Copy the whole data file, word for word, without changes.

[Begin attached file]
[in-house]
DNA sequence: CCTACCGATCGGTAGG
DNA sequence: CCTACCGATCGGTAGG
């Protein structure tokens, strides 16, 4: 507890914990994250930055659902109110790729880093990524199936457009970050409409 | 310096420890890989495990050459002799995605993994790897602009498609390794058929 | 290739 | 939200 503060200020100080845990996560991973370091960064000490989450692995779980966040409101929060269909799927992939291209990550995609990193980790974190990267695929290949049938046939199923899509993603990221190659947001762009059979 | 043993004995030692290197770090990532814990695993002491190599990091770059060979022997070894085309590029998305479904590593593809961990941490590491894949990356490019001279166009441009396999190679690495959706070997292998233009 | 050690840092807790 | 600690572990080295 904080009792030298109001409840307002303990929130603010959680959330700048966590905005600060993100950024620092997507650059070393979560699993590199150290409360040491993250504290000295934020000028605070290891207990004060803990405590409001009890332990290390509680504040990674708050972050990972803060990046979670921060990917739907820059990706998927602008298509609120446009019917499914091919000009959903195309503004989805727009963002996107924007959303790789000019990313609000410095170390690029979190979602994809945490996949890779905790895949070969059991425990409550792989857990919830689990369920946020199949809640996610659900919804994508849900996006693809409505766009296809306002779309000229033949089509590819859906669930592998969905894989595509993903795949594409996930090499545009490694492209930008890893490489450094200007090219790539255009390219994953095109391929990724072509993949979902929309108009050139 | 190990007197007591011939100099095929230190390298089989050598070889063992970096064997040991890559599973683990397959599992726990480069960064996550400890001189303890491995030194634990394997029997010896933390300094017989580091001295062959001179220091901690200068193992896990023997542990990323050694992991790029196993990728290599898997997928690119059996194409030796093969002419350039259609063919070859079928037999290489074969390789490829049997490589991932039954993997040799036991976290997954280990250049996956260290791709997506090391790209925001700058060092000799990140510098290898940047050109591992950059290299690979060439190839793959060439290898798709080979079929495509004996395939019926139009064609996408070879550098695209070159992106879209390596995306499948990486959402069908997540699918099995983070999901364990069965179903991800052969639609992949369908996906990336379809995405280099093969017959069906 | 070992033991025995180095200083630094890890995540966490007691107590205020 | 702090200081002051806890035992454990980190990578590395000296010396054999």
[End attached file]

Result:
[in-house]
DNA sequence: CCTACCGATCGGTAGG
DNA sequence: CCTACCGATCGGTAGG
């Protein structure tokens, strides 16, 4: 507890914990994250930055659902109110790729880093990524199936457009970050409409 | 310096420890890989495990050459002799995605993994790897602009498609390794058929 | 290739 | 939200 503060200020100080845990996560991973370091960064000490989450692995779980966040409101929060269909799927992939291209990550995609990193980790974190990267695929290949049938046939199923899509993603990221190659947001762009059979 | 043993004995030692290197770090990532814990695993002491190599990091770059060979022997070894085309590029998305479904590593593809961990941490590491894949990356490019001279166009441009396999190679690495959706070997292998233009 | 050690840092807790 | 600690572990080295 904080009792030298109001409840307002303990929130603010959680959330700048966590905005600060993100950024620092997507650059070393979560699993590199150290409360040491993250504290000295934020000028605070290891207990004060803990405590409001009890332990290390509680504040990674708050972050990972803060990046979670921060990917739907820059990706998927602008298509609120446009019917499914091919000009959903195309503004989805727009963002996107924007959303790789000019990313609000410095170390690029979190979602994809945490996949890779905790895949070969059991425990409550792989857990919830689990369920946020199949809640996610659900919804994508849900996006693809409505766009296809306002779309000229033949089509590819859906669930592998969905894989595509993903795949594409996930090499545009490694492209930008890893490489450094200007090219790539255009390219994953095109391929990724072509993949979902929309108009050139 | 190990007197007591011939100099095929230190390298089989050598070889063992970096064997040991890559599973683990397959599992726990480069960064996550400890001189303890491995030194634990394997029997010896933390300094017989580091001295062959001179220091901690200068193992896990023997542990990323050694992991790029196993990728290599898997997928690119059996194409030796093969002419350039259609063919070859079928037999290489074969390789490829049997490589991932039954993997040799036991976290997954280990250049996956260290791709997506090391790209925001700058060092000799990140510098290898940047050109591992950059290299690979060439190839793959060439290898798709080979079929495509004996395939019926139009064609996408070879550098695209070159992106879209390596995306499948990486959402069908997540699918099995983070999901364990069965179903991800052969639609992949369908996906990336379809995405280099093969017959069906 | 070992033991025995180095200083630094890890995540966490007691107590205020 | 702090200081002051806890035992454990980190990578590395000296010396054999």